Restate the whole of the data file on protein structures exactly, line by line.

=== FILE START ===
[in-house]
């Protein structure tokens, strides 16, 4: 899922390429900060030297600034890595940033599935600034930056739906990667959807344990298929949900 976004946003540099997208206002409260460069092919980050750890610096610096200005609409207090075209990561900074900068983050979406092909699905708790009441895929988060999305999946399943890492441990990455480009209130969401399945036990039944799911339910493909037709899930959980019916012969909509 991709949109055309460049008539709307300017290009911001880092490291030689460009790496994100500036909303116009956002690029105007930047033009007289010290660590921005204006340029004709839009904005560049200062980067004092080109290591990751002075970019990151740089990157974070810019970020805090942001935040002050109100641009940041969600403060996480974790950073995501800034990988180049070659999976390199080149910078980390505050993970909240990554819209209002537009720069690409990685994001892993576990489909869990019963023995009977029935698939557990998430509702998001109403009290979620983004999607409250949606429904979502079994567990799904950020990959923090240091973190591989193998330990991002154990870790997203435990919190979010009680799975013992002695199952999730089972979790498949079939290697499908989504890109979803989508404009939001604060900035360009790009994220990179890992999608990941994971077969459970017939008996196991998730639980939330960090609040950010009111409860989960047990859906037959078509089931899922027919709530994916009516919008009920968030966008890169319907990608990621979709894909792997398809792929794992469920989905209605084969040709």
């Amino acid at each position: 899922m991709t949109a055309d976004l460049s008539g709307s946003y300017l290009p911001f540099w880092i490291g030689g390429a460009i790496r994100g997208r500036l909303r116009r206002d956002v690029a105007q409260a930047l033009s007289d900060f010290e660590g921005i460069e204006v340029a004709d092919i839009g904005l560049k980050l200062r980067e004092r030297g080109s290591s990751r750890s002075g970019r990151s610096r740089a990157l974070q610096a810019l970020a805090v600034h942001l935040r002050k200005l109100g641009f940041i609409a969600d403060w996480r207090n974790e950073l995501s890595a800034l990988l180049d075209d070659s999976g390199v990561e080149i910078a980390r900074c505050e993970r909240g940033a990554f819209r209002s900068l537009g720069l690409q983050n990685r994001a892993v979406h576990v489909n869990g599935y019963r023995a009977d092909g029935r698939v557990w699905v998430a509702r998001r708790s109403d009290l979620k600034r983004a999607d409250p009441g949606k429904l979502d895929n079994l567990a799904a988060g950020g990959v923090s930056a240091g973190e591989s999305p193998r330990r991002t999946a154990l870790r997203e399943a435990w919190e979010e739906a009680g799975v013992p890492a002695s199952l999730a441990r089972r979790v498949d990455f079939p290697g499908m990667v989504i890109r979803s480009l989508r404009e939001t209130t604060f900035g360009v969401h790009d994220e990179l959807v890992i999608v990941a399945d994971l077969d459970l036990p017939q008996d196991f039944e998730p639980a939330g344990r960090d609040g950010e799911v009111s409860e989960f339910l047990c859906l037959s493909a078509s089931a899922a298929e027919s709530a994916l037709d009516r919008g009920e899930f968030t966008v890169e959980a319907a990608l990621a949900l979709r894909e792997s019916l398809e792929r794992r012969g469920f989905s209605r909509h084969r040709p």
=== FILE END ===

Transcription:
[in-house]
């Protein structure tokens, strides 16, 4: 899922390429900060030297600034890595940033599935600034930056739906990667959807344990298929949900 976004946003540099997208206002409260460069092919980050750890610096610096200005609409207090075209990561900074900068983050979406092909699905708790009441895929988060999305999946399943890492441990990455480009209130969401399945036990039944799911339910493909037709899930959980019916012969909509 991709949109055309460049008539709307300017290009911001880092490291030689460009790496994100500036909303116009956002690029105007930047033009007289010290660590921005204006340029004709839009904005560049200062980067004092080109290591990751002075970019990151740089990157974070810019970020805090942001935040002050109100641009940041969600403060996480974790950073995501800034990988180049070659999976390199080149910078980390505050993970909240990554819209209002537009720069690409990685994001892993576990489909869990019963023995009977029935698939557990998430509702998001109403009290979620983004999607409250949606429904979502079994567990799904950020990959923090240091973190591989193998330990991002154990870790997203435990919190979010009680799975013992002695199952999730089972979790498949079939290697499908989504890109979803989508404009939001604060900035360009790009994220990179890992999608990941994971077969459970017939008996196991998730639980939330960090609040950010009111409860989960047990859906037959078509089931899922027919709530994916009516919008009920968030966008890169319907990608990621979709894909792997398809792929794992469920989905209605084969040709």
């Amino acid at each position: 899922m991709t949109a055309d976004l460049s008539g709307s946003y300017l290009p911001f540099w880092i490291g030689g390429a460009i790496r994100g997208r500036l909303r116009r206002d956002v690029a105007q409260a930047l033009s007289d900060f010290e660590g921005i460069e204006v340029a004709d092919i839009g904005l560049k980050l200062r980067e004092r030297g080109s290591s990751r750890s002075g970019r990151s610096r740089a990157l974070q610096a810019l970020a805090v600034h942001l935040r002050k200005l109100g641009f940041i609409a969600d403060w996480r207090n974790e950073l995501s890595a800034l990988l180049d075209d070659s999976g390199v990561e080149i910078a980390r900074c505050e993970r909240g940033a990554f819209r209002s900068l537009g720069l690409q983050n990685r994001a892993v979406h576990v489909n869990g599935y019963r023995a009977d092909g029935r698939v557990w699905v998430a509702r998001r708790s109403d009290l979620k600034r983004a999607d409250p009441g949606k429904l979502d895929n079994l567990a799904a988060g950020g990959v923090s930056a240091g973190e591989s999305p193998r330990r991002t999946a154990l870790r997203e399943a435990w919190e979010e739906a009680g799975v013992p890492a002695s199952l999730a441990r089972r979790v498949d990455f079939p290697g499908m990667v989504i890109r979803s480009l989508r404009e939001t209130t604060f900035g360009v969401h790009d994220e990179l959807v890992i999608v990941a399945d994971l077969d459970l036990p017939q008996d196991f039944e998730p639980a939330g344990r960090d609040g950010e799911v009111s409860e989960f339910l047990c859906l037959s493909a078509s089931a899922a298929e027919s709530a994916l037709d009516r919008g009920e899930f968030t966008v890169e959980a319907a990608l990621a949900l979709r894909e792997s019916l398809e792929r794992r012969g469920f989905s209605r909509h084969r040709p």